Reasons for Rejection
by Lucienne Diver
Rejections are a frustrating and ever-present part of the publishing business. Twenty-three years in, and I can think of no book ever that was universally loved. Most books receive more passes than offers. So, let’s explore some common reasons for rejection.
Too similar to something the publishing house has already acquired
Sadly, there’s nothing to be done about this one. We stay on top of things like who’s bought what from whom, but we can’t know everything, especially if something’s only recently been acquired.
We’ve just discussed this one at TKA because it’s a frustratingly vague response. It might mean that the emotional impact isn’t as strong as it could be—that the characters aren’t truly brought to the depths or heights of their personal challenges. It might mean that the story isn’t “big” enough, meaning it lacks implications beyond the characters’ own personal journeys. Or it could be that the publisher doesn’t think the story has a strong enough hook to get their marketing department on board and distinguish the book sufficiently in the minds of buyers, bookstores, and consumers.
Not connecting with the characters
Every art form is subjective, requiring creation on the part of the artist and connection/understanding on the part of the viewer. Writing is no exception. I’ve seen rejection letters that boil down to “love the story, couldn’t connect with the characters” and “love the characters, didn’t connect with the story”—all for the same novel! But if you’re hearing more than once that the characters are the issue, think about three things: have you given us a character with whom we can identify? This is the first rule of sympathy and connection. Have you given us someone we can love (or at least love to hate)? Have you given us someone who lives and breathes, who’s unique and original and really a product of his/her nature and nurture? Someone who’s not a caricature or an everyman, but a particular person we couldn’t meet anywhere else.
Pages aren’t turning
Some books are paced more leisurely than others by their nature. The trick is to keep the reader engaged, but not all readers will be engaged by the same books. They just won’t. Still, you can do your best to avoid this reason for rejection. How? With high stakes, emotional and otherwise, and a ticking clock—something that imposes consequences if things don’t happen quickly enough, whether it be another murder, the progression of a disease, or the fact that the man you love is headed out of town (and out of your life forever) if you don’t catch him in time.
So, rejections—we all despise them. Therefore, let’s do our best to minimize contact!
Agents of the Roundtable
What are some non-client books you've read recently that you especially enjoyed?
PAMELA HARTY: Recent books I have read include FIRST COMES LOVE by Emily Giffin, LUCKIEST GIRL ALIVE by Jessica Knoll, THE GOOD GIRL by Mary Kubica, THE NEST by Cynthia D'Aprix Sweeney and BEFORE THE FALL by Noah Hawley.
LUCIENNE DIVER: Favorite two books I’ve read recently: DARK MATTER by Blake Crouch and UPROOTED by Naomi Novik. I highly recommend both!
MELISSA JEGLINSKI: Recently I’ve enjoyed Kristin Hannah’s THE NIGHTINGALE and Ruth Ware’s THE WOMAN IN CABIN 10. Two very different books but both highly compelling.
TRAVIS PENNINGTON: I've recently been reading books for younger audience, and I enjoyed THE MYSTERIOUS BENEDICT SOCIETY by Trenton Lee Stewart and STARGIRL by Jerry Spinelli.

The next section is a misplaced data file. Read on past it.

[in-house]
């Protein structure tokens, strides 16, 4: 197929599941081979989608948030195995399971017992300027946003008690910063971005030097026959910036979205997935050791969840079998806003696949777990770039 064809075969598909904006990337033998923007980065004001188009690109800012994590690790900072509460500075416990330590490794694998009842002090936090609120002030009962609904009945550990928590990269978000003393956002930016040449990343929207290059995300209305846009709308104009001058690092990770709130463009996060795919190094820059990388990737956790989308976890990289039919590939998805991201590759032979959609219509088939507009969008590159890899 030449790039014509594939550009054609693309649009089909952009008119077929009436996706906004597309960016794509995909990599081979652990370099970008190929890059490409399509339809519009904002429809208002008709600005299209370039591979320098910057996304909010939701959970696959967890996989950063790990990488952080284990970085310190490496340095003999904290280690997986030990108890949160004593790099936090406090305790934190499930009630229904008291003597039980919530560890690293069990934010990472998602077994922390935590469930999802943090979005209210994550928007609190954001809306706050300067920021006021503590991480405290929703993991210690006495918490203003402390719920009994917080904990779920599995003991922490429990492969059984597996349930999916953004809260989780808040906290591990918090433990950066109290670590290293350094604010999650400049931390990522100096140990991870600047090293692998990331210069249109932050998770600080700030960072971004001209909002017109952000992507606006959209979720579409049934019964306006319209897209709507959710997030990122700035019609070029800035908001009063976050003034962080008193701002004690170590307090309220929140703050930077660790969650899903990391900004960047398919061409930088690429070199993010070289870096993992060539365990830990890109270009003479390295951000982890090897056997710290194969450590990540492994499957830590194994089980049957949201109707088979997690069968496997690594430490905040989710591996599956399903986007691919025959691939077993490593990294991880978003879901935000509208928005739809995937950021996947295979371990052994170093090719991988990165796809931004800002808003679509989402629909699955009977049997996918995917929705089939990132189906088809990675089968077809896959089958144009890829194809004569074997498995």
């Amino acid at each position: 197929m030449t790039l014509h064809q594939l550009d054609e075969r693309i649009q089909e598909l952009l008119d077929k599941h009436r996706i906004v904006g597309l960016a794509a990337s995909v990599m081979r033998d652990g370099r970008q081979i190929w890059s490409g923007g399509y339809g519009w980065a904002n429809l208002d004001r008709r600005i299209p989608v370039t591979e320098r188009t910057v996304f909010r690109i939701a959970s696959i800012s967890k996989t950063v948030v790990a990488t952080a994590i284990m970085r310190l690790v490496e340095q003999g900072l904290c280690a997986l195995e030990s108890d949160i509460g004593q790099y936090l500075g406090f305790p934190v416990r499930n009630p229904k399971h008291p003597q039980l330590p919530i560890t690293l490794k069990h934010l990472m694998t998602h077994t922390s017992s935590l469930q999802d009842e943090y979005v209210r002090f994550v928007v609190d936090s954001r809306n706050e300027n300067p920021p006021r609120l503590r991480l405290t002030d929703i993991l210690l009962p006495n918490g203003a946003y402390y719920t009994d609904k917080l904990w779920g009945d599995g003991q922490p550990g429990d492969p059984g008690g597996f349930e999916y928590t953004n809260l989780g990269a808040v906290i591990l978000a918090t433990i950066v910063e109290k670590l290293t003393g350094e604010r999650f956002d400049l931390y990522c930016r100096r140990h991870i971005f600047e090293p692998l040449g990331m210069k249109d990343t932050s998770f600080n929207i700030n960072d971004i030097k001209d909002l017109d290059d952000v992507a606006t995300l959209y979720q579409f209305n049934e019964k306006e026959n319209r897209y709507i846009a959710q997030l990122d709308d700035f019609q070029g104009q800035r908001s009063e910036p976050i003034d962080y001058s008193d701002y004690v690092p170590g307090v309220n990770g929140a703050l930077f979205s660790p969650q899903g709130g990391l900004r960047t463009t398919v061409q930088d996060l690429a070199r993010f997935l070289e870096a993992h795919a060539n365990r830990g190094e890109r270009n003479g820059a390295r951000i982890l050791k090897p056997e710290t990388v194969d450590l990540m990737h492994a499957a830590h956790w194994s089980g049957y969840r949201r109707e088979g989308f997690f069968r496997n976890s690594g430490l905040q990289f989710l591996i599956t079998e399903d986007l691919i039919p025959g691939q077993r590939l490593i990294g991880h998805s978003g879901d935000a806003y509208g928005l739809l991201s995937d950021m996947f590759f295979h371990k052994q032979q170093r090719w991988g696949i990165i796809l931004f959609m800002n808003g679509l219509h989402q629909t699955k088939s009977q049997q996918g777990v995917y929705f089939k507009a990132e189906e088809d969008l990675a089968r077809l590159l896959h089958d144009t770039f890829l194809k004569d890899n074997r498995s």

New Clients On the Block
» Beth Duewel: Website | Twitter | Facebook
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» Sara Ackerman: Website | Twitter
» Beth Cornelison's three books in her new Adventure Ranch series, to Patience Bloom at Harlequin Romantic Suspense in a nice deal, by Lucienne Diver
» Two novels in a spinoff series by Chloe Neill, set in the same world as her bestselling Chicagoland Vampires series, to Jessica Wade at Berkley in a good deal, by Lucienne Diver
» German rights to N.K. Jemisin's THE FIFTH SEASON, to Droemer Knaur in a nice deal by Thomas Schlueck Agency on behalf of Lucienne Diver
» Shirley Jump's untitled contemporary romance, set in the North Carolina town of Stone Gap and revolving around a newly opened B&B run by two best friends, to Susan Litman at Harlequin Special Edition in a nice four-book deal for publication in 2017, by Pamela Harty
» German rights to Cat Sebastian's THE SOLDIER'S SCOUNDREL, to Dead Soft by Julia Aumuller of Thomas Schlueck Agency on behalf of Elaine Spencer
» Kate Pearce's Diable Delamere series, including EDUCATING ELIZABETH, to Steve Feldberg at Audible in a nice four-book deal, by Deidre Knight
» J.C. Welker's debut THE WISHING HEART, in which a seventeen-year-old thief hoping to heal her ailing heart steals a vase containing an enslaved jinni and quickly finds herself the target of every magical mobster in London, to Theresa Cole at Entangled, by Kristy Hunter
» Aimie Runyan's NIGHT WITCHES, a fictionalized account of the brave women in Russia's highly decorated all-female air force regiment who played a key role in helping defeat the German army during WWII, to Miriam Juskowicz at Lake Union Publishing in a nice deal for publication in November 2017, by Melissa Jeglinski
» Larissa Hardesty's KISS ME KILL YOU, to Jennifer Mishler of Entangled Crave for publication in 2017, by Travis Pennington
» The Daily Dot's list of the nine best fantasy series included The Inheritance Trilogy by N.K. Jemisin.
» THE MASKED CITY by Genevieve Cogman made Amazon's Best Books of the Month Science Fiction & Fantasy.
» THE SOLDIER'S SCOUNDREL by Cat Sebastian received a "Desert Isle Keeper" review from All About Romance as well as a great review from Kirkus.
» Booklist named THREE WEEKS TO WED* by Ella Quinn as one of their Top 10 Romance Debuts of 2016.
» SB Nation interviewed Mia Siegert about her YA novel JERKBAIT as well as LGBT and mental health issues in sports.
» CLOSER HOME by Kerry Anne King has a special Kindle price through the end of September.
» New York Times bestselling author Eloisa James mentioned being a fan of Nalini Singh and Diana Pharaoh Francis in a Happy Ever After interview.
» THE NOBLEMAN AND THE SPY by Bonnie Dee and Summer Devon is now available on Audible.
*Not sold by TKA